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Olympic Skeleton Hopeful Kelly Curtis Adds Air Force Airman To Her Resume

By Alex Abrams | Sept. 13, 2020, 9 a.m. (ET)

Kelly Curtis prepares to compete. 

Kelly Curtis had a lot of explaining to do when she arrived at the Lackland Air Force Base in San Antonio in July for eight weeks of basic military training.

Curtis, 31, isn’t the typical airman. The native of Princeton, New Jersey, had to explain to fellow recruits that she’s a world-class racer in the skeleton, which is like the luge, except competitors slide head-first and face down around the ice track at speeds up to 90 miles per hour.

She also told them that her job in the Air Force, at least at first, will be to train for the Olympic Winter Games Beijing 2022.

“So there was a lot of mutual respect,” Custis said. “I respected the women I was going through basic training with right away. … If you tell anybody you’re training for the Olympics, then all of a sudden they have a lot of respect for you as well.”

Curtis graduated from basic military training on Aug. 27. She’ll eventually get a top-secret security clearance, and the Air Force will train her for a job in cyber surety to ensure the security of computer networks and online communications. 

For now, though, Curtis is focused on representing the Air Force and Team USA at the same time.

Curtis said she’s the first civilian to be recruited for the Air Force World Class Athlete Program (WCAP), which allows elite American athletes to enlist in the Air Force and then continue training full-time in their respective sports. The U.S. Army has a similar program.

“To be able to represent the Air Force as well (in the Olympics), I mean that would just be a cherry on top,” Curtis said. “They have already been very supportive of what I’m trying to do, and they’re still trying to figure out how to help me more. 

“I guess it would just mean the world. I would be able to represent my country as more than just one uniform.”

Curtis signed a four-year contract with the Air Force.

Unlike Air Force Academy cadets who have starred as college athletes and then joined the WCAP after graduation, Curtis didn’t have a military background before applying for the program earlier this year. She instead has worked to establish herself as an Olympic hopeful in the skeleton.

She’s had success so far on the development circuits. Curtis won the IBSF North American Cup season titles in 2017-18 and 2018-19, and in February, around the same time she was introduced to the WCAP, she was crowned the overall winner of the IBSF Intercontinental Cup.

Curtis will take part in the Team USA skeleton trials in late October or early November and then be assigned to compete in one of four skeleton circuits in preparation for the Beijing Winter Games.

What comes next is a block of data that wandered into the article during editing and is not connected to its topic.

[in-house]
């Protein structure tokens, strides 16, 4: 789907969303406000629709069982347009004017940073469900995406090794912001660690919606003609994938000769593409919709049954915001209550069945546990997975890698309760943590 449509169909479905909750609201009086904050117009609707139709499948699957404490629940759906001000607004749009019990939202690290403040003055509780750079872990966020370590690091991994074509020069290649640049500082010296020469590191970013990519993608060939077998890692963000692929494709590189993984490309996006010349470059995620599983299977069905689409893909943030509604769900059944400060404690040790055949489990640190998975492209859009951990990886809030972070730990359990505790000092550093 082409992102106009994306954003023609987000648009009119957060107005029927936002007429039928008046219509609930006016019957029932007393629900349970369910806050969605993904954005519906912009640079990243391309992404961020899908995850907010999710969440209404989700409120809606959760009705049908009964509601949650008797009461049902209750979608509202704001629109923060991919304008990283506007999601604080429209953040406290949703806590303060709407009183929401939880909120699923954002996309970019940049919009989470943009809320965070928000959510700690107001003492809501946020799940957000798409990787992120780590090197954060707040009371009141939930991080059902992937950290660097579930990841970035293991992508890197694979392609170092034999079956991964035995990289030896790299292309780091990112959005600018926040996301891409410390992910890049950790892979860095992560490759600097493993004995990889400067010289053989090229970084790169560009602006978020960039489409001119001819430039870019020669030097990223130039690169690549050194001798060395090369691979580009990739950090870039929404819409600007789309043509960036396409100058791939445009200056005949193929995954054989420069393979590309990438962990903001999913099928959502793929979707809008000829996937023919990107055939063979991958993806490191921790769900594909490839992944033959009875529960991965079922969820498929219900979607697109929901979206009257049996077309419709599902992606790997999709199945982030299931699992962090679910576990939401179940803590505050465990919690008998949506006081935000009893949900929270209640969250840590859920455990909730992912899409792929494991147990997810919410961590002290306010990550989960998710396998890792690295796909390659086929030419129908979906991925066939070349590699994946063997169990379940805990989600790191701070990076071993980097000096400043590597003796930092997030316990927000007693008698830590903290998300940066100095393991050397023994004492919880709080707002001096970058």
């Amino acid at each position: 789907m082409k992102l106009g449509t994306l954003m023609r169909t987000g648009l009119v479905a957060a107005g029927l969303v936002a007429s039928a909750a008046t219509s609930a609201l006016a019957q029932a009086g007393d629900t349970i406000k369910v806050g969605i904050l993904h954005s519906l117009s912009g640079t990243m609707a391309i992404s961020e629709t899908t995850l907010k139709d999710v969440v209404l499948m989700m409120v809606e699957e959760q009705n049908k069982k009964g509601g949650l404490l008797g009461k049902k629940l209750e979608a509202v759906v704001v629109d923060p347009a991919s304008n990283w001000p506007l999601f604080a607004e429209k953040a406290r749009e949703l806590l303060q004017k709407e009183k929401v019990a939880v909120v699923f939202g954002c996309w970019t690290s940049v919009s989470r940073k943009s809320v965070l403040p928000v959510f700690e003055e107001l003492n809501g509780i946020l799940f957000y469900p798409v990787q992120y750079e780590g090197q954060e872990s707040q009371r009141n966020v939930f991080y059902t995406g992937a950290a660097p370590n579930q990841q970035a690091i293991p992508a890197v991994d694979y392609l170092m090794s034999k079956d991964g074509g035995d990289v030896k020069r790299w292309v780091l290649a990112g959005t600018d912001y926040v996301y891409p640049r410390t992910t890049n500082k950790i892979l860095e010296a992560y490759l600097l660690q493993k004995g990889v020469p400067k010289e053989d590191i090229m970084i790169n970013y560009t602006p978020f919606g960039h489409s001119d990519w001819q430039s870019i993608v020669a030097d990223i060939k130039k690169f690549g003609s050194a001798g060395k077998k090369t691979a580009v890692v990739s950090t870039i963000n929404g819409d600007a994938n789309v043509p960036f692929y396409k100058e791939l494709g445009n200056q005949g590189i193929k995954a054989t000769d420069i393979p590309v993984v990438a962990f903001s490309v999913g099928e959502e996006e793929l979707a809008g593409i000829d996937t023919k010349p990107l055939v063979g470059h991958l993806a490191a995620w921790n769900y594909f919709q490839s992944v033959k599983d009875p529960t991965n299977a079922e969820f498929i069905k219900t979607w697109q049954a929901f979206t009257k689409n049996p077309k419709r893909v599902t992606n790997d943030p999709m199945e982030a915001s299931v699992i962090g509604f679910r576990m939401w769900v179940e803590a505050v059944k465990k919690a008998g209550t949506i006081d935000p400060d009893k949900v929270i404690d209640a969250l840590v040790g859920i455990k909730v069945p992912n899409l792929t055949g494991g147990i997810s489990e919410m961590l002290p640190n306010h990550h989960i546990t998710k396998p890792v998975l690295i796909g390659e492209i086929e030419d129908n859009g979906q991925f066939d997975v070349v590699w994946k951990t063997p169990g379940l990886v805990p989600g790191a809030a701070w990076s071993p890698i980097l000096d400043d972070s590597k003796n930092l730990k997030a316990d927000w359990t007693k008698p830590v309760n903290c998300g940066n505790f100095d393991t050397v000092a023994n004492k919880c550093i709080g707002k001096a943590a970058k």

Curtis is also planning to soon move with her husband to Utah, where she’ll be close enough to both an Air Force base to work and Park City, where she can continue to train in the skeleton.

“I never thought I’d have the opportunity to serve in the military because I was always so invested in sports,” Curtis said. “Like as an undergraduate, I knew of the ROTC program, but I never thought I could do that.”

Curtis’ older brother, Jimmy, enlisted in the Air Force in 2004. Her grandfathers and several of her uncles also served in the military, but she instead was an athlete like her father, John, a tight end who was drafted into the NFL.

Curtis started thinking about a military career after four-time Olympic skeleton slider Katie Uhlaender told her in February that the Air Force was looking for elite athletes for its WCAP.

Uhlaender knew that Olympic pentathlete Eli Bremer had competed in the Air Force WCAP. Two members of the U.S. bobsled team, Dakota Lynch and Chris Walsh, are also part of the program.

Curtis said she learned she had qualified for the WCAP because she had made the U.S. national skeleton team. She decided to go ahead and apply for the program just as the coronavirus pandemic was spreading through the U.S.

“Because my brother had served in the Air Force and I knew that they take care of their people, I was like, yeah, I’d rather take my chances with the Air Force and see if I can get in,” Curtis said. “And it took awhile because that was right when the quarantine started to happen, so the paperwork got held up for a bit.

“And then once it finally got through and I got that call that I’d be going to basic military training, I was like, ‘All right, let’s go.’”

It has been the latest in an unusual career path for Curtis, who earned a bachelor’s degree in sport management from and then went to graduate school for educational leadership.

Curtis assumed she would become an athletic director like her father, following his NFL career. That changed, however, after Curtis, a former college heptathlete, tried out for the U.S. bobsled team while in graduate school and then discovered the skeleton.

“I’ve always been around that (athletic director) scene anyway, and I thought I was going to set myself up for that career,” Curtis said. “And then life took its turns, and here I am representing the Air Force in skeleton.” 

Alex Abrams

Alex Abrams has written about Olympic sports for more than 15 years, including as a reporter for major newspapers in Florida, Arkansas and Oklahoma. He is a freelance contributor to TeamUSA.org on behalf of Red Line Editorial, Inc.

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Kelly Curtis